Quantcast Barrier Operations

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MIL-HDBK-1013/14
7.2.9
Barrier Operations. A barrier must be capable of operating continuously and with
minimal maintenance and downtime to properly satisfy security requirements. System failure
modes must be evaluated to ensure that the barrier will fail in the predetermined position (open or
closed), based on security and operational considerations. Selecting a normally open (allowing
access) or closed (preventing access) option should be evaluated based on traffic flow conditions at
the site (either existing or expected) and the overall site security plan. Emergency operation
systems (backup generators or manual override systems) should be in place to operate the barrier in
case of breakdowns or power failure. Contract guards, unions, and security officers should be in the
decision to deploy and use a vehicle barrier system. If a normally open (allows traffic through)
operation is selected, there must be sufficient distance between the guard and the vehicle barrier to
allow activation and closing of the barrier.
7.2.10
Clear Zones. Barriers installed in clear zones must be designed so they will not provide
a protective shield or hiding place. Tall, continuous barriers, such as planters, Jersey Barriers,
guardrails, and other similar passive vehicle barriers, can be a violation of mandated requirements,
if installed in a designated clear zone.
7.2.11
Environment. The environment must be considered during the selection process.
Hinges, hydraulics, or surfaces with critical tolerances may require heaters to resist freezing
temperatures and ice buildup. They may also require protection from excessive heat, dirt, humidity,
salt water, sand, high water table, and debris. If options for protection against environmental
conditions are not available, the system may be unsuitable for a specific location. Maintenance
should be increased and/or compensating options (i.e., sump pumps, heaters, hydraulic fluid coolers,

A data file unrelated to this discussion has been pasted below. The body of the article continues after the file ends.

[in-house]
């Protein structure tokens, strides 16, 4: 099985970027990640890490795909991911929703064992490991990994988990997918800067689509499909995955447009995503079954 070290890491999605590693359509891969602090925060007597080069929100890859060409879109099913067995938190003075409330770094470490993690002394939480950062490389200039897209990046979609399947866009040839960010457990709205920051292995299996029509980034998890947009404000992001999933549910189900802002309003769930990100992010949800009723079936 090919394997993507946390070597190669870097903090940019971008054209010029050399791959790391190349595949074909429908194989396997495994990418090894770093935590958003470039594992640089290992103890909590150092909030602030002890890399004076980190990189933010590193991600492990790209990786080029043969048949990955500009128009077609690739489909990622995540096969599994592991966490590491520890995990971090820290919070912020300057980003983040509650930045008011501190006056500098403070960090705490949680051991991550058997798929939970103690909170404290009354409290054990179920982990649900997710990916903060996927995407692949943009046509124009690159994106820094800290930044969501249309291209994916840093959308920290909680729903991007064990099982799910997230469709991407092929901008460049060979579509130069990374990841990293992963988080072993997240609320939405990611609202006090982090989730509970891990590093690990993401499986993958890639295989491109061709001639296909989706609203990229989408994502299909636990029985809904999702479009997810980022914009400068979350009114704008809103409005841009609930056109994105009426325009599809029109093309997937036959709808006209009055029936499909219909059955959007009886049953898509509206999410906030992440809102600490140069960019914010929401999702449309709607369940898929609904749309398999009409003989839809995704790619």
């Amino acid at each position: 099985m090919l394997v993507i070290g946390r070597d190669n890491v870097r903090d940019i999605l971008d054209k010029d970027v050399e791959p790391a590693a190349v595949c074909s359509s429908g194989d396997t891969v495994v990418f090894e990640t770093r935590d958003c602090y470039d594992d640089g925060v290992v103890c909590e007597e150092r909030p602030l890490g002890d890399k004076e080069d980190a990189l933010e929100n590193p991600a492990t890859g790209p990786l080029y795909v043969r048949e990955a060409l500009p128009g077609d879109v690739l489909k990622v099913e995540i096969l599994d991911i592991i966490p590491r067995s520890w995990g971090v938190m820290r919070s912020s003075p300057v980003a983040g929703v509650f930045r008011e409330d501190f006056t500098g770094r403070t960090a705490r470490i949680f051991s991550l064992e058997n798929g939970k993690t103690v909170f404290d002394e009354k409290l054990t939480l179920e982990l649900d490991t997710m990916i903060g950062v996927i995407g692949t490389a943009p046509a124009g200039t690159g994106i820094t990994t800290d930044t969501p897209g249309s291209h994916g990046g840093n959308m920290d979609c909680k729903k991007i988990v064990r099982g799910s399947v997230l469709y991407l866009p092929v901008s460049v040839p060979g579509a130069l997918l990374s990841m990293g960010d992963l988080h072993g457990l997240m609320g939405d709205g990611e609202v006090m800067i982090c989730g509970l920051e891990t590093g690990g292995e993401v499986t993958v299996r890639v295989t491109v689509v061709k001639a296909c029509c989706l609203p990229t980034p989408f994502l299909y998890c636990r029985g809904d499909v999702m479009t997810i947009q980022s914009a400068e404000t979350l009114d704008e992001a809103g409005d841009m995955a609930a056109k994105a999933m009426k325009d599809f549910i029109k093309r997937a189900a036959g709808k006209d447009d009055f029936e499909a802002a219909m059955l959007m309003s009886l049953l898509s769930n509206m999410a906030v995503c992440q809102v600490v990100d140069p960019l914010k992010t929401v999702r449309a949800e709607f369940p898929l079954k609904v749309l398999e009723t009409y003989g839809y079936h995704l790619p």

etc.) selected for vehicle barriers subject to severe environmental conditions to ensure acceptable
operation.
7.2.12
Installation Requirements. The vehicle barrier selected must be compatible with the
available power source and with other security equipment installed at the selected site, such as
perimeter intrusion detection and CCTVs designed to detect and assess covert penetration of the
perimeter. Power requirements can vary depending upon the manufacturer and location of the
installation.
7.2.13
Operator Training. Most manufacturers recommend operator training for active barrier
systems. Operator training prevents serious injury and legal liability, as well as equipment damage
caused by improper operations. If a manufacturer does not provide a thorough program for operator
training, the user should develop a checklist for normal and emergency operating procedures.
7.2.14
Options. Manufacturers offer a number of optional features that can be added to the
baseline systems. Some options enhance system performance, while others improve maintainability
or safety. Options increase system cost and may also increase maintenance requirements. Selection
of options depends on operational, safety, security, site, and environmental conditions. Options
available from manufacturers for active vehicle barrier systems certified by the Department of State
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